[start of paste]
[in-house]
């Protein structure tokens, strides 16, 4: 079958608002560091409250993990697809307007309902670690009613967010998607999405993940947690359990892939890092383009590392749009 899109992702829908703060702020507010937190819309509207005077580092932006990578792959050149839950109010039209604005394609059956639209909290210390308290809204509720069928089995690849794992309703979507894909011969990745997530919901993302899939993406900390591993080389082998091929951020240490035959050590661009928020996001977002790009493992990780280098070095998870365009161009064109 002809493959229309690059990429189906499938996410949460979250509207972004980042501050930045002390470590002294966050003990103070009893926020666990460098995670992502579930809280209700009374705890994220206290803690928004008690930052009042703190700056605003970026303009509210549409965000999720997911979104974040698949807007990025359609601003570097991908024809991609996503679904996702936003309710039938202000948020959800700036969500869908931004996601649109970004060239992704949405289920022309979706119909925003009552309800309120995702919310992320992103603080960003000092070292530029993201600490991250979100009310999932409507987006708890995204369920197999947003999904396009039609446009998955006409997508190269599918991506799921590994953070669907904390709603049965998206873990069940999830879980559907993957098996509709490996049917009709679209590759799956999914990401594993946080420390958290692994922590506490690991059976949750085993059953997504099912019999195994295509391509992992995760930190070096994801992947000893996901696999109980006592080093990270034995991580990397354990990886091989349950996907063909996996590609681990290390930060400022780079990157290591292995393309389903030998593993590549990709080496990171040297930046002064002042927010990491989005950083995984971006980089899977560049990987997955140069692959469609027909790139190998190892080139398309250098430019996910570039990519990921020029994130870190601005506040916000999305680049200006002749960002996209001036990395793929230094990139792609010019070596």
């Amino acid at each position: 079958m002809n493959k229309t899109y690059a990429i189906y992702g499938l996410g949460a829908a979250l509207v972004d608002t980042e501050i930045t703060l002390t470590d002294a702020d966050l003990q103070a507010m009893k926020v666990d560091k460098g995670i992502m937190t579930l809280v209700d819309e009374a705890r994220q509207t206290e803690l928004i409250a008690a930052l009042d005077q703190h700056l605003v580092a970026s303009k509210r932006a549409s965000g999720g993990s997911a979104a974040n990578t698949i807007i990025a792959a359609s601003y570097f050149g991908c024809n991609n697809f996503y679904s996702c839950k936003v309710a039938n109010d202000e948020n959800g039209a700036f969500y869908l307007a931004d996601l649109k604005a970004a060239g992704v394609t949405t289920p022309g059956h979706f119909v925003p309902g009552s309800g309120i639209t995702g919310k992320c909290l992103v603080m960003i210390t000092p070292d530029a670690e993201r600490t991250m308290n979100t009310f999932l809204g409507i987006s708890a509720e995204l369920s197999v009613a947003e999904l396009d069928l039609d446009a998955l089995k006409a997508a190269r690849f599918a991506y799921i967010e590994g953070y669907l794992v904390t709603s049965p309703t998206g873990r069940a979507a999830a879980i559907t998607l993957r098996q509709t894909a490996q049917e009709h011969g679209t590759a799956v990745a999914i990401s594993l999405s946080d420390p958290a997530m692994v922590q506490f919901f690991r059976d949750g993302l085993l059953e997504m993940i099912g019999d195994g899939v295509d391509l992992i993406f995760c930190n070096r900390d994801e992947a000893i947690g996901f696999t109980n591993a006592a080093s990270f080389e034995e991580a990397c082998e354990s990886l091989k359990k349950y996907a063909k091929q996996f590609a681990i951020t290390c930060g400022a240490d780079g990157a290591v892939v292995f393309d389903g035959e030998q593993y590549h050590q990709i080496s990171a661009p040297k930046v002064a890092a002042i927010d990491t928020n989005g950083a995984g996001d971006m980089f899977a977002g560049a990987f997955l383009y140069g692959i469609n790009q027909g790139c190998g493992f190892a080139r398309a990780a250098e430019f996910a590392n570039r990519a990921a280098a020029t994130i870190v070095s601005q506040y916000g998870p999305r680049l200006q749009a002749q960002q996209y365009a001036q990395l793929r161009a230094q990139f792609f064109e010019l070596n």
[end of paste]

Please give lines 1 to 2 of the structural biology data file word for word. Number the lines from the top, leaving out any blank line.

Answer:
[in-house]
């Protein structure tokens, strides 16, 4: 079958608002560091409250993990697809307007309902670690009613967010998607999405993940947690359990892939890092383009590392749009 899109992702829908703060702020507010937190819309509207005077580092932006990578792959050149839950109010039209604005394609059956639209909290210390308290809204509720069928089995690849794992309703979507894909011969990745997530919901993302899939993406900390591993080389082998091929951020240490035959050590661009928020996001977002790009493992990780280098070095998870365009161009064109 002809493959229309690059990429189906499938996410949460979250509207972004980042501050930045002390470590002294966050003990103070009893926020666990460098995670992502579930809280209700009374705890994220206290803690928004008690930052009042703190700056605003970026303009509210549409965000999720997911979104974040698949807007990025359609601003570097991908024809991609996503679904996702936003309710039938202000948020959800700036969500869908931004996601649109970004060239992704949405289920022309979706119909925003009552309800309120995702919310992320992103603080960003000092070292530029993201600490991250979100009310999932409507987006708890995204369920197999947003999904396009039609446009998955006409997508190269599918991506799921590994953070669907904390709603049965998206873990069940999830879980559907993957098996509709490996049917009709679209590759799956999914990401594993946080420390958290692994922590506490690991059976949750085993059953997504099912019999195994295509391509992992995760930190070096994801992947000893996901696999109980006592080093990270034995991580990397354990990886091989349950996907063909996996590609681990290390930060400022780079990157290591292995393309389903030998593993590549990709080496990171040297930046002064002042927010990491989005950083995984971006980089899977560049990987997955140069692959469609027909790139190998190892080139398309250098430019996910570039990519990921020029994130870190601005506040916000999305680049200006002749960002996209001036990395793929230094990139792609010019070596």